Friday, August 10, 2012

Missouri River Rumble-Day 1A

The entryway to the Lewis and Clark Observation Tower

The steadily declining population of Hartford, IL, was only 1,423 a year ago, yet they decided three years ago to take on a $5.5 million debt for the construction of the Lewis and Clark Confluence Tower. Those of us with our bags and boats loaded before eleven a.m., had to chance to take a shuttle to the tower, which is just a short distance north of the Visitor’s Center. It is made up of twin towers, one called the Lewis tower, and the other obviously called the Clark tower. One can climb the steps in the Lewis tower, or ride the elevator in the Clark tower to stop at any of the three observation decks located at 50 feet, 100 feet, and 150 feet above the ground. Needless to say, our group went all the way to the top.

A view up the twin towers and the three observation decks.

The Dubois River is now called the Woods River. With the constant migration of the rivers, it is estimated that the site of Camp River Dubois is now in the middle of the Mississippi in the Big Bend. In the meanwhile, Woods River has migrated 2 miles north of its 1803 location, and the confluence of the Missouri has migrated 4 miles further south. The natural features now, therefore, seem more spread out than they would have been during Lewis and Clark’s stay.

The confluence of the Missouri River (entering center) and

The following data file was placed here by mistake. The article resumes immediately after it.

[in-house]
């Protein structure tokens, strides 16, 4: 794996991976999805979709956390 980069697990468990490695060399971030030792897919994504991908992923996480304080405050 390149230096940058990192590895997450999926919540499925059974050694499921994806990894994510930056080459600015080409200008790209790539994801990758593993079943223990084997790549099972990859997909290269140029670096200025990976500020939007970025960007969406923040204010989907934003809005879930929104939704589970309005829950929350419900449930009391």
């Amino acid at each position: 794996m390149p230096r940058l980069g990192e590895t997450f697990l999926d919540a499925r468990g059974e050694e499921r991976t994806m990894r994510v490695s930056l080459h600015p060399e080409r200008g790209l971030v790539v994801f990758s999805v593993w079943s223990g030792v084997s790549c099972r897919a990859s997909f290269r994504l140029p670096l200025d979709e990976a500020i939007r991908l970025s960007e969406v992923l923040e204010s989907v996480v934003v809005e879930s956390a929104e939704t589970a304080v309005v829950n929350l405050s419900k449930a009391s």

Mississippi River (foreground) as seen from the towers.

We all pulled out for the shuttle to Jefferson City. In the early 1800‘s, Daniel Boone would blaze the Boone’s Lick Trail, which would become I-70, and his son, Daniel Morgan Boone, would lay out the capitol city near the geographic center of the state in 1821. Jefferson City has a distinction of being created specifically to serve as state’s capital.

Ibi being strapped down to the trailer provided by the builders
of Wenonah canoes and Current Designs kayaks.

We would camp at the North Jefferson City Recreation Area, which was at the intersection of the final approach to the local airport and two primary highways through the capitol. I was surprised when we arrived to see neither water nor our boats, but they had been staged at the Noren Access Ramp about a mile away, and staff were camping near them for security. We only had a couple planes come in, but by evening I was convinced that one out of every five residents of Jefferson City owned a large motorcycle with loud pipes. The noise was constant. It was as if motorcycles were staged at either end of town. As soon as one made the run by the camping area, the next would be dispatched in the opposite direction. Later a motorcycle rode into the overflow parking area near our tents and fired off a gunshot. I heard the bullet strike some unknown object, and then the cycle roared back out. I could not believe I hadn’t brought earplugs. That was a lesson I should have learned on the Keys Challenge. By morning I would have gladly paid $5 for those little penny foam plugs.

Home Sweet Home.  The North Face Rock 22 tent with the Jefferson City
capitol dome visible between the tent and the telephone pole. 
Click any picture to enlarge.

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